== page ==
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2 Ways to not get hit by the train in Costa Rica

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2 Ways to not get hit by a train in Costa RicaThe train was such a wonderful way of transport for a country like Costa Rica. Costa Rica does not have any heavy industries at all, but for a few agro-industries, so everything is important, which makes the two ports in Costa Rica very important.

Driving in Costa Rica is easy to learn without getting scared and by reading my blogs about what can happen at the traffic light, no passing zones, the road obstacles, the different sidewalks, what to do when you have an accident and how we drive over the dead, you will be aware of the dangers.

Coffee and bananas were the main export products and almost everything that is shipped in and out of Costa Rica went through to the ports of Limon (Atlantic) and the port of Caldera (Pacific). Before containers became fashionable, everything was transported by train, a situation that has now changed tremendously.

Before that happened, there was still space in the streets on San Jose, Cartago, Alajuela and Heredia. Now you can get hit by a train, if you are not aware there is one.

You can get hit by a train in Costa Rica in two ways:

1.    Do NOT stop on tracks, watch before you make a turn and don’t drive with earplugs so you can hear the train honk.

2.    Before you purchase Costa Rica real estate, make sure the property is not invading the railroad tracks and setbacks. Check the survey and measure the property. If you’re unsure, hire a surveyor.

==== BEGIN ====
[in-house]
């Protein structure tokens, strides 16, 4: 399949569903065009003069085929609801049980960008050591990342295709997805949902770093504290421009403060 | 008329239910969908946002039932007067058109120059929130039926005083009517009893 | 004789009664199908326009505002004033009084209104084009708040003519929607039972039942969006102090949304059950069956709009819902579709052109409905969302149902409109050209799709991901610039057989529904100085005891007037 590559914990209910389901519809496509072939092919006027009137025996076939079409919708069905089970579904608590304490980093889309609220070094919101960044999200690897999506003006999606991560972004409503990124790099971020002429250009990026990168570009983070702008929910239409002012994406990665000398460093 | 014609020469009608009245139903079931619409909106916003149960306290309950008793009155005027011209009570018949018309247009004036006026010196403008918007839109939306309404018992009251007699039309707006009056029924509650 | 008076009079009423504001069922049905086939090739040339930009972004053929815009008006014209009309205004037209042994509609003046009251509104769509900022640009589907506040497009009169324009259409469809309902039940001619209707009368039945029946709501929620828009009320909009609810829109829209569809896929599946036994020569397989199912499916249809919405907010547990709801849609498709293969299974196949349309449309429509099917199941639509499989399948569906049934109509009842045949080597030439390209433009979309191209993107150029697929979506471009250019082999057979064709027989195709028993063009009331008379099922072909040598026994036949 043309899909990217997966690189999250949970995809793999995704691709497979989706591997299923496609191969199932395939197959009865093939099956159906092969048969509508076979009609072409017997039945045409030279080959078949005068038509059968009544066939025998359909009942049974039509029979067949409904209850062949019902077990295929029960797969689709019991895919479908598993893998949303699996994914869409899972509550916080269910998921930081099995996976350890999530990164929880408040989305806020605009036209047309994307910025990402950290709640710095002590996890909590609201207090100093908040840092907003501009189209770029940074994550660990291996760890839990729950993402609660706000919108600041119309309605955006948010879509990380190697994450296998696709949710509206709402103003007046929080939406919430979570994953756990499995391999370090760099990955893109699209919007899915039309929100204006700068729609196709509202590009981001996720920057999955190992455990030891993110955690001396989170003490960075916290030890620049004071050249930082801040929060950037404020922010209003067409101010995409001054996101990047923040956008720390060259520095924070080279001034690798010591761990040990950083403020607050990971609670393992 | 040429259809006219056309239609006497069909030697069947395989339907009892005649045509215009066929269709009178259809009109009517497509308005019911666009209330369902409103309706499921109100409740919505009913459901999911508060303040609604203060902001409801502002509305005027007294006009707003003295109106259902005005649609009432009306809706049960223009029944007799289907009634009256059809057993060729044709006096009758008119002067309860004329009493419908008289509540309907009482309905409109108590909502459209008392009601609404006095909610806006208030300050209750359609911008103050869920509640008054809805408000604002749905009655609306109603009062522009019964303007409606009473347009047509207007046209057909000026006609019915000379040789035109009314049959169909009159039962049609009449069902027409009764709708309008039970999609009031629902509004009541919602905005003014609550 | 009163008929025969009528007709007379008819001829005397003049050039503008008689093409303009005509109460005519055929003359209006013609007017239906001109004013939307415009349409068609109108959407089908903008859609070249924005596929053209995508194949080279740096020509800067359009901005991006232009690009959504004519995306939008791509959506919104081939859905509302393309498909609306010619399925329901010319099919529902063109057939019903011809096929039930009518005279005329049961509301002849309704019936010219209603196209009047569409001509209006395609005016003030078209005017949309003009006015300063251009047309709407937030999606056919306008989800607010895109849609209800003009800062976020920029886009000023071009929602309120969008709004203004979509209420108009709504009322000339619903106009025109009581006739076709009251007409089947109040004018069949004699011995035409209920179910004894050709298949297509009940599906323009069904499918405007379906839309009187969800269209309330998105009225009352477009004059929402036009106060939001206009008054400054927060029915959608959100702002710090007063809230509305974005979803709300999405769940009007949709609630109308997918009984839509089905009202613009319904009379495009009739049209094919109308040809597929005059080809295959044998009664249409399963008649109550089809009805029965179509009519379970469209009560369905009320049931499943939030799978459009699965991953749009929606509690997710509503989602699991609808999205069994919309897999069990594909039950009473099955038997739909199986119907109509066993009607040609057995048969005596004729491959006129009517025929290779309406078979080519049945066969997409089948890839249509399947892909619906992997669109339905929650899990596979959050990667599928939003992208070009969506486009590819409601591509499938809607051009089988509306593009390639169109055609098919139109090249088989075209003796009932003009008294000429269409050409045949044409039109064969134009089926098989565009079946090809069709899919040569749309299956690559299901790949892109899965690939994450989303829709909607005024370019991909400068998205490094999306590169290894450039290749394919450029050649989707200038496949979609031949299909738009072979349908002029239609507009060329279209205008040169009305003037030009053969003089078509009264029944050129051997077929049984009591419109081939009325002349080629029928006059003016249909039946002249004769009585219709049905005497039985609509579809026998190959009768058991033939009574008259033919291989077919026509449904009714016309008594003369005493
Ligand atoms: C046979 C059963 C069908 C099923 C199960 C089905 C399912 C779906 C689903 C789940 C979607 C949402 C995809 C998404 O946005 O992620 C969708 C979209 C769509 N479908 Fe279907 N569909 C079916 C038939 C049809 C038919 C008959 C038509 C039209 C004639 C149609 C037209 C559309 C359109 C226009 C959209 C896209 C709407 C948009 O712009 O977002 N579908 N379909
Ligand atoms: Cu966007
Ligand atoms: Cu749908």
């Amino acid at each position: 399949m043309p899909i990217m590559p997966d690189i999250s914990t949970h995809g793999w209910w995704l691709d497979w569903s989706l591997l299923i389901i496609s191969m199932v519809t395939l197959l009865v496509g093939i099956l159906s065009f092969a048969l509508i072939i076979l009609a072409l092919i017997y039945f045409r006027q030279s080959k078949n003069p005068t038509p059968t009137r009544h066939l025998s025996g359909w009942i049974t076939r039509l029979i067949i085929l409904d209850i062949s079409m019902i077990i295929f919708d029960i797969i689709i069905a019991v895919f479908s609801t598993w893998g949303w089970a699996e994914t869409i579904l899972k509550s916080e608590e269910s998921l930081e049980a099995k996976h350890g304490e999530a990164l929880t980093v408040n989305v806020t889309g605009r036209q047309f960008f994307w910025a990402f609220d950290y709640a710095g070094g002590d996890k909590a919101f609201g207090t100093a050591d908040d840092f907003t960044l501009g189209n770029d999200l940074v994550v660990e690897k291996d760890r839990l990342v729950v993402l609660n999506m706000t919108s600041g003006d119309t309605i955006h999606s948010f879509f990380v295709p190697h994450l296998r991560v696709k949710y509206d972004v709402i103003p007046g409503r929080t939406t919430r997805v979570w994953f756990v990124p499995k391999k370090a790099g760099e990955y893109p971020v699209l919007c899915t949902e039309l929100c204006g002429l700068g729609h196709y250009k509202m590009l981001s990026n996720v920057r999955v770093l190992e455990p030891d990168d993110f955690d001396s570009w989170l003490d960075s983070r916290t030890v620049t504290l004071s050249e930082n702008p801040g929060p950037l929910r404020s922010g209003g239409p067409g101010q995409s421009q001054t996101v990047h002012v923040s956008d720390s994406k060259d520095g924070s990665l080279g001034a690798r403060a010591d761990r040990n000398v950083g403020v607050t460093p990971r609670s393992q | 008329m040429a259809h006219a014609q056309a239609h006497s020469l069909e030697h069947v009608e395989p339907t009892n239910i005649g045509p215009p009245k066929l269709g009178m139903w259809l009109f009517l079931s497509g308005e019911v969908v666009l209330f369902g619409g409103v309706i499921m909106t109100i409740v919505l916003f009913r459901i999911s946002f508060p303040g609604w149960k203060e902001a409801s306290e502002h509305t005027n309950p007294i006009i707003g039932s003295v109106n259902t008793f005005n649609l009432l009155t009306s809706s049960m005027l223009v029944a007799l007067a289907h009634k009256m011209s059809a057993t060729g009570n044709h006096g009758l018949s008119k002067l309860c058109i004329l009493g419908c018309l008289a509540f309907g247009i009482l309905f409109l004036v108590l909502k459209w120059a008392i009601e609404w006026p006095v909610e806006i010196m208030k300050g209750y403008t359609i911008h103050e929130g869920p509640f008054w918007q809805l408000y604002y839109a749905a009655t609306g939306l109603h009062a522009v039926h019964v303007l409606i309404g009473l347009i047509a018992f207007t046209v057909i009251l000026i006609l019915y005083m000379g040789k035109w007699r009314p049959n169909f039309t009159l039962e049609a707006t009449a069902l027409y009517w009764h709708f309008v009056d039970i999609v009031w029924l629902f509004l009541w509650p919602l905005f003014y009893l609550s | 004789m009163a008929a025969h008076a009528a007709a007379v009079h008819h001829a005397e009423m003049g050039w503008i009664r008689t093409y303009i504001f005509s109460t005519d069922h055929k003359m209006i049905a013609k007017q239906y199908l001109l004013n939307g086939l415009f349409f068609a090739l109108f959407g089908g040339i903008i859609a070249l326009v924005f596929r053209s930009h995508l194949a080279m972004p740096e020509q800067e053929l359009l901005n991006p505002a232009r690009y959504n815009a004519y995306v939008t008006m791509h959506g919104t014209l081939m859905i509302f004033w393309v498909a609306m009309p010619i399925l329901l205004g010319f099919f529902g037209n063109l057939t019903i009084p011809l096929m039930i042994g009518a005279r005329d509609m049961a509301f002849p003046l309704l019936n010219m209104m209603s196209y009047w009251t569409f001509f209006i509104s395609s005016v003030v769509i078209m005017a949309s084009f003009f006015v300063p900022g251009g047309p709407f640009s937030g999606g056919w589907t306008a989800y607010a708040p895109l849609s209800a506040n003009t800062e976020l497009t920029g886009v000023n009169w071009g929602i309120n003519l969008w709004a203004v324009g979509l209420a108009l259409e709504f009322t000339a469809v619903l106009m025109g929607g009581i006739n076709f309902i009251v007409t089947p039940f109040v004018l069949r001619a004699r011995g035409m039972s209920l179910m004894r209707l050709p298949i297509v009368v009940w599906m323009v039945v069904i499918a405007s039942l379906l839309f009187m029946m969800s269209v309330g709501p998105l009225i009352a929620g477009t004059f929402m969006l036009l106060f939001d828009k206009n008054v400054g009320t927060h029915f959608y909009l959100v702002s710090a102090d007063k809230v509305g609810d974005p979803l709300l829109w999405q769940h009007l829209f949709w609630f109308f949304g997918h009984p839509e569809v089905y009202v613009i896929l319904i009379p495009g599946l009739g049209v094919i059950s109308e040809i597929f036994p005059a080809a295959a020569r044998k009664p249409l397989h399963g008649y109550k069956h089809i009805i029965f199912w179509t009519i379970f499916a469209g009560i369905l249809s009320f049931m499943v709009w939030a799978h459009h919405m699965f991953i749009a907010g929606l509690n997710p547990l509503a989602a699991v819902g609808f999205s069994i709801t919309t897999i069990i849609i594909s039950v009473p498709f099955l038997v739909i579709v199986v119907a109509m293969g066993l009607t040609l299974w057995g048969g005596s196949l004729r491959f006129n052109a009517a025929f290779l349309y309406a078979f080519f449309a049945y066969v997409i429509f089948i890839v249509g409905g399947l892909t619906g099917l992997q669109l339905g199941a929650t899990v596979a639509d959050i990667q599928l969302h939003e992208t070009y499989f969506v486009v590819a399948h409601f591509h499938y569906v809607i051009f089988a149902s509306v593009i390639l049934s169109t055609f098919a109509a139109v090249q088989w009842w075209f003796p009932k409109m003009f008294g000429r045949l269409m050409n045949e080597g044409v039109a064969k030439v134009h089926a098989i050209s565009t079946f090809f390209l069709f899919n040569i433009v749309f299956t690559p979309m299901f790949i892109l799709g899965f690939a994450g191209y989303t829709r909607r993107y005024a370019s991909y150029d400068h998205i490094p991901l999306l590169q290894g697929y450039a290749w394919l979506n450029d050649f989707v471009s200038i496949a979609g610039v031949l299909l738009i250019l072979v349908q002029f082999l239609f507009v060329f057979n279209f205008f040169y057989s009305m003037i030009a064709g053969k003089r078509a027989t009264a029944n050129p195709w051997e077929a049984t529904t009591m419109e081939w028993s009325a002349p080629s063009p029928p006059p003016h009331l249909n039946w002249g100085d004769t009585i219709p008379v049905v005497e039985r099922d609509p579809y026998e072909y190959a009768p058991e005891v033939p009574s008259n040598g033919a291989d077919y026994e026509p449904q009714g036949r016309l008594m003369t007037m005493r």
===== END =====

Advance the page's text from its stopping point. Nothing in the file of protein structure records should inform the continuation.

Don't hit the railroad track

Don’t hit the railroad track

The train is coming

Ding ding ding ding ding….. the train is coming. Didn’t we all grow up with that sound? Where I come from, trains come through fast so you don’t even want to try to get across to gain a couple of minutes. Besides, the railroad crossings are all well protected by all kinds or railroad crossing signals like flashing lights, the ding ding ding sound and the boom barrier that closes so you can’t get across.

I have spoken in other blogs about culture bumps. Well, one of them is that quite a few more Ticos than you would expect think the boom barrier at the railroad crossing is only a bump and why not try to drive around it. Most railroad crossings look abandoned on first sight and although the train makes a lot of noise honking his way through, you better be careful if you have to make a sharp turn over a railroad crossing and check first if the train is coming or not.

 

Be careful when you make that turn across the railroad track

Be careful when you make that turn across the railroad track

 

Thankfully the trains in Costa Rica do not speed; they’re more like a tram. Especially in some parts of San Jose, the tracks go crisscross through the streets. In Heredia, there are some streets where the tracks take up most of the road. AND, the tracks are sticking out quite a bit as shows in the photo of the bus who tried to get across.